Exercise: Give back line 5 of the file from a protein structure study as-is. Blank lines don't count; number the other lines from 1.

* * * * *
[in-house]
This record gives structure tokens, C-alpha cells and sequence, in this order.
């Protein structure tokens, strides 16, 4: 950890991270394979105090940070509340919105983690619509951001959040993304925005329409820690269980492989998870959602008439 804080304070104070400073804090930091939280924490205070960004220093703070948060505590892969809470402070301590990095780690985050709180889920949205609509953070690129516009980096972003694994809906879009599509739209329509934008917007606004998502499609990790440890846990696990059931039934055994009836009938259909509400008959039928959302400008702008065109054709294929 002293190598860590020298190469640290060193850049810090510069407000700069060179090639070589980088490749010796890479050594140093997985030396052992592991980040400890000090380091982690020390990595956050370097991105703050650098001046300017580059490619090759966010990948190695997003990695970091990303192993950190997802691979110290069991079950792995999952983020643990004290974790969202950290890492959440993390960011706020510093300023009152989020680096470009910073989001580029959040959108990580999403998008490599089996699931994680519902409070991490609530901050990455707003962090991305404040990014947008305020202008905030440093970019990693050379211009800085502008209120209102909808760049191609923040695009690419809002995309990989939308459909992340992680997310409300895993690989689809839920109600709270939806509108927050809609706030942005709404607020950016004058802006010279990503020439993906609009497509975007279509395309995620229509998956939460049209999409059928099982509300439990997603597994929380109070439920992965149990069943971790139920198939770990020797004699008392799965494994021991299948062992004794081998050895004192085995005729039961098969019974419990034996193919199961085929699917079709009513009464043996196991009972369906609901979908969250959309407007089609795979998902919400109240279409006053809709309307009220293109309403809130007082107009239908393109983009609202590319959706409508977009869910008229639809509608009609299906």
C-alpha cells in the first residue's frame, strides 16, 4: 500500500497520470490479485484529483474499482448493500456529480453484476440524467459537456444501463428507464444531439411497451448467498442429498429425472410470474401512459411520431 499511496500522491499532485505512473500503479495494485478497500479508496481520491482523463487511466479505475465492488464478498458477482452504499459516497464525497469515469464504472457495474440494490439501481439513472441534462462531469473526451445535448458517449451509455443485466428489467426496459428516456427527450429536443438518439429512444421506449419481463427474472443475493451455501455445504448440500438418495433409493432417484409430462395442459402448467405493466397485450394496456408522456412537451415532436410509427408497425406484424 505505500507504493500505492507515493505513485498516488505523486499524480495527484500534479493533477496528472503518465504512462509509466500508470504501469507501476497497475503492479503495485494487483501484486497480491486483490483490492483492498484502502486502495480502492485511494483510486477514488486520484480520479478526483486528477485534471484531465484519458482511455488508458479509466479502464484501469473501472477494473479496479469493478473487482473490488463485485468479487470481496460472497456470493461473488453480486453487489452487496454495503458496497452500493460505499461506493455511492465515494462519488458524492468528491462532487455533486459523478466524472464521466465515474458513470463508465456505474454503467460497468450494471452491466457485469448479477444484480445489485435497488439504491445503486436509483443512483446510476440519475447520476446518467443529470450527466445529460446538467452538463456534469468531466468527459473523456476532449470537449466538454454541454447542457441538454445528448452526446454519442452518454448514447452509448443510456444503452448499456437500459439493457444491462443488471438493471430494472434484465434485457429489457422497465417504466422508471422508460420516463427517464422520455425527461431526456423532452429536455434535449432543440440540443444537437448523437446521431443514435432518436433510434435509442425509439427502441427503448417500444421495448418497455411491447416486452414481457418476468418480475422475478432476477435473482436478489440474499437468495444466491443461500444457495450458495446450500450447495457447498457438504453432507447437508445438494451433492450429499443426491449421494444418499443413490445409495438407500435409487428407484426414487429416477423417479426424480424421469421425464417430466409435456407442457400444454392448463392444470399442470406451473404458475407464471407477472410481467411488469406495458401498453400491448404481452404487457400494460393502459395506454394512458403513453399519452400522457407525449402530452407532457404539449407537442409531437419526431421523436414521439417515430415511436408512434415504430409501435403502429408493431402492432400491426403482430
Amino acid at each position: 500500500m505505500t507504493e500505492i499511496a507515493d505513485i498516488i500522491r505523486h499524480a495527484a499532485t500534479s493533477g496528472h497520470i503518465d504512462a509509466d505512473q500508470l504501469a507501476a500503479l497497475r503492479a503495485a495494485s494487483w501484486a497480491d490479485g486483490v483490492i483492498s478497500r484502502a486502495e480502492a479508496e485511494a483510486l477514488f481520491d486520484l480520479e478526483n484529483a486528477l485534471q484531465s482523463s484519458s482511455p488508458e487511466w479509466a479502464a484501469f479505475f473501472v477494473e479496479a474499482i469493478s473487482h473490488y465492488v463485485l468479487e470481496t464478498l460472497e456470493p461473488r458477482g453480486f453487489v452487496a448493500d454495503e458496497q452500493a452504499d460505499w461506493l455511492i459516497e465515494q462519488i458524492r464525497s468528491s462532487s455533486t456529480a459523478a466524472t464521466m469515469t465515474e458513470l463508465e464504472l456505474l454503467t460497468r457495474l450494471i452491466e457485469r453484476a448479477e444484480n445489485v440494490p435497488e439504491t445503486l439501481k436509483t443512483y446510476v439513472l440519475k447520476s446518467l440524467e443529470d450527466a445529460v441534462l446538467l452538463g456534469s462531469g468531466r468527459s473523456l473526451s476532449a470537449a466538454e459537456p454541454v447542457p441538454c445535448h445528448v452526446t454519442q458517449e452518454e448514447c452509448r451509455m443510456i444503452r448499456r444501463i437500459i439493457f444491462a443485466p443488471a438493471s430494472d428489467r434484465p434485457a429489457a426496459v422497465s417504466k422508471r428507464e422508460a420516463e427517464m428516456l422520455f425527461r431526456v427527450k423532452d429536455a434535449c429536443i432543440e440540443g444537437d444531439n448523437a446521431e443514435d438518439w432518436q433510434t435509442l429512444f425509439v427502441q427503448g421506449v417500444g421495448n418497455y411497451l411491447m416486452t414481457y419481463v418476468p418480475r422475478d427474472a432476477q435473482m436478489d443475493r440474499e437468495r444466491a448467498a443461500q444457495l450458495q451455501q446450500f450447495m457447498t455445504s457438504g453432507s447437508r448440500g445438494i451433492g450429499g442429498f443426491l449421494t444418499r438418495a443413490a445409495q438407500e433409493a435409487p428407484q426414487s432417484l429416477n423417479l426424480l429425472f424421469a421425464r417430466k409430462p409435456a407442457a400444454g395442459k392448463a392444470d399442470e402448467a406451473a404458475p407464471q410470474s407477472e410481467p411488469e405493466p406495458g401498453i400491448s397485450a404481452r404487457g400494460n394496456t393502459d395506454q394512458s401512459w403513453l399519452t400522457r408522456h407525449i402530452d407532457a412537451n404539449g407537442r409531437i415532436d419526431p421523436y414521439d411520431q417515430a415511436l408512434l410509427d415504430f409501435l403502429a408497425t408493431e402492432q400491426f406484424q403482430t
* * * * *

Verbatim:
Amino acid at each position: 500500500m505505500t507504493e500505492i499511496a507515493d505513485i498516488i500522491r505523486h499524480a495527484a499532485t500534479s493533477g496528472h497520470i503518465d504512462a509509466d505512473q500508470l504501469a507501476a500503479l497497475r503492479a503495485a495494485s494487483w501484486a497480491d490479485g486483490v483490492i483492498s478497500r484502502a486502495e480502492a479508496e485511494a483510486l477514488f481520491d486520484l480520479e478526483n484529483a486528477l485534471q484531465s482523463s484519458s482511455p488508458e487511466w479509466a479502464a484501469f479505475f473501472v477494473e479496479a474499482i469493478s473487482h473490488y465492488v463485485l468479487e470481496t464478498l460472497e456470493p461473488r458477482g453480486f453487489v452487496a448493500d454495503e458496497q452500493a452504499d460505499w461506493l455511492i459516497e465515494q462519488i458524492r464525497s468528491s462532487s455533486t456529480a459523478a466524472t464521466m469515469t465515474e458513470l463508465e464504472l456505474l454503467t460497468r457495474l450494471i452491466e457485469r453484476a448479477e444484480n445489485v440494490p435497488e439504491t445503486l439501481k436509483t443512483y446510476v439513472l440519475k447520476s446518467l440524467e443529470d450527466a445529460v441534462l446538467l452538463g456534469s462531469g468531466r468527459s473523456l473526451s476532449a470537449a466538454e459537456p454541454v447542457p441538454c445535448h445528448v452526446t454519442q458517449e452518454e448514447c452509448r451509455m443510456i444503452r448499456r444501463i437500459i439493457f444491462a443485466p443488471a438493471s430494472d428489467r434484465p434485457a429489457a426496459v422497465s417504466k422508471r428507464e422508460a420516463e427517464m428516456l422520455f425527461r431526456v427527450k423532452d429536455a434535449c429536443i432543440e440540443g444537437d444531439n448523437a446521431e443514435d438518439w432518436q433510434t435509442l429512444f425509439v427502441q427503448g421506449v417500444g421495448n418497455y411497451l411491447m416486452t414481457y419481463v418476468p418480475r422475478d427474472a432476477q435473482m436478489d443475493r440474499e437468495r444466491a448467498a443461500q444457495l450458495q451455501q446450500f450447495m457447498t455445504s457438504g453432507s447437508r448440500g445438494i451433492g450429499g442429498f443426491l449421494t444418499r438418495a443413490a445409495q438407500e433409493a435409487p428407484q426414487s432417484l429416477n423417479l426424480l429425472f424421469a421425464r417430466k409430462p409435456a407442457a400444454g395442459k392448463a392444470d399442470e402448467a406451473a404458475p407464471q410470474s407477472e410481467p411488469e405493466p406495458g401498453i400491448s397485450a404481452r404487457g400494460n394496456t393502459d395506454q394512458s401512459w403513453l399519452t400522457r408522456h407525449i402530452d407532457a412537451n404539449g407537442r409531437i415532436d419526431p421523436y414521439d411520431q417515430a415511436l408512434l410509427d415504430f409501435l403502429a408497425t408493431e402492432q400491426f406484424q403482430t